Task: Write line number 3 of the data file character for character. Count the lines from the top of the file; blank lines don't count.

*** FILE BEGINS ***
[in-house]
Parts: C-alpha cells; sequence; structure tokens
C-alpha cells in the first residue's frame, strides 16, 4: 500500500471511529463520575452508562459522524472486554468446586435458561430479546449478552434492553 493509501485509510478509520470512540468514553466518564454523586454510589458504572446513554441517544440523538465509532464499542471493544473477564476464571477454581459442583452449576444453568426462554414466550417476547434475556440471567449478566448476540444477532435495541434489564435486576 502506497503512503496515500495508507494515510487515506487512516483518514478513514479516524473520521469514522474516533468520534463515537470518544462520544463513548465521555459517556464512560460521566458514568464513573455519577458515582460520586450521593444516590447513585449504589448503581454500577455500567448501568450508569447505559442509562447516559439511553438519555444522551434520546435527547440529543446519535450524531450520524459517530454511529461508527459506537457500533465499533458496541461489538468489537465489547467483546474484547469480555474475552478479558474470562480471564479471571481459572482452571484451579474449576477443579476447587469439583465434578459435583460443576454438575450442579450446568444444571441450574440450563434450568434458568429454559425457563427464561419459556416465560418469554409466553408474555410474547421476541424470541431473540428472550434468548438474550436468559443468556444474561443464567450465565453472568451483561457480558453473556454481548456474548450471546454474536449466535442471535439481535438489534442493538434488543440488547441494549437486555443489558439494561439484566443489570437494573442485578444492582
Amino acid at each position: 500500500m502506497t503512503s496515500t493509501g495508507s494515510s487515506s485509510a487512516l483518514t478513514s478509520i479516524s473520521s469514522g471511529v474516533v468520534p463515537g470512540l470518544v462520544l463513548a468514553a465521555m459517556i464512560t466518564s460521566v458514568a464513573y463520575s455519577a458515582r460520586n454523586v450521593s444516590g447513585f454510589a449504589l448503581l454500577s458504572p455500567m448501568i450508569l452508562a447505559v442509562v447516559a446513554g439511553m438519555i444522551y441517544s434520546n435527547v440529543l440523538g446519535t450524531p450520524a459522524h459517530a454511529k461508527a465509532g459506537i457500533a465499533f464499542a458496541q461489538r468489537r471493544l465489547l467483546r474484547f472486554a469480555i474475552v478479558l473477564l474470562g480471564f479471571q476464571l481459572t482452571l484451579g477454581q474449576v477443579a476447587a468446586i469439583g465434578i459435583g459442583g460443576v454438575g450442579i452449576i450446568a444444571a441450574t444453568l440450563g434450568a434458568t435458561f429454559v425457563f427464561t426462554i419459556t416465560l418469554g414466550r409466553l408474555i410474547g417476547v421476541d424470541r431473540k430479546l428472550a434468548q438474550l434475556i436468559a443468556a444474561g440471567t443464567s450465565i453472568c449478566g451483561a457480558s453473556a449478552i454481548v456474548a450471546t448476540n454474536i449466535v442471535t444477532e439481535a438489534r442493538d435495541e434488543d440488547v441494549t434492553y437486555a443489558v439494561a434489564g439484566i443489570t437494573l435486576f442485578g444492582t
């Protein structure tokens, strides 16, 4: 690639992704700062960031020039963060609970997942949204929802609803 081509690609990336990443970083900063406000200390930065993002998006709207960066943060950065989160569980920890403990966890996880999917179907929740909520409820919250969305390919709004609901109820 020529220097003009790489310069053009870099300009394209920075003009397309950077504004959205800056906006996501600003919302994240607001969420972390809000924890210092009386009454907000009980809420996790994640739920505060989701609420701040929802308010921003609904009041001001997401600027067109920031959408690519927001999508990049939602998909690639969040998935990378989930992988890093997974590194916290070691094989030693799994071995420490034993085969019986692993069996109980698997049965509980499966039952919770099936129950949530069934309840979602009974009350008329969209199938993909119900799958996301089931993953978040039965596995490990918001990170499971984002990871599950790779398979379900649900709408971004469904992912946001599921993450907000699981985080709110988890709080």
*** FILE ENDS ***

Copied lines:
C-alpha cells in the first residue's frame, strides 16, 4: 500500500471511529463520575452508562459522524472486554468446586435458561430479546449478552434492553 493509501485509510478509520470512540468514553466518564454523586454510589458504572446513554441517544440523538465509532464499542471493544473477564476464571477454581459442583452449576444453568426462554414466550417476547434475556440471567449478566448476540444477532435495541434489564435486576 502506497503512503496515500495508507494515510487515506487512516483518514478513514479516524473520521469514522474516533468520534463515537470518544462520544463513548465521555459517556464512560460521566458514568464513573455519577458515582460520586450521593444516590447513585449504589448503581454500577455500567448501568450508569447505559442509562447516559439511553438519555444522551434520546435527547440529543446519535450524531450520524459517530454511529461508527459506537457500533465499533458496541461489538468489537465489547467483546474484547469480555474475552478479558474470562480471564479471571481459572482452571484451579474449576477443579476447587469439583465434578459435583460443576454438575450442579450446568444444571441450574440450563434450568434458568429454559425457563427464561419459556416465560418469554409466553408474555410474547421476541424470541431473540428472550434468548438474550436468559443468556444474561443464567450465565453472568451483561457480558453473556454481548456474548450471546454474536449466535442471535439481535438489534442493538434488543440488547441494549437486555443489558439494561439484566443489570437494573442485578444492582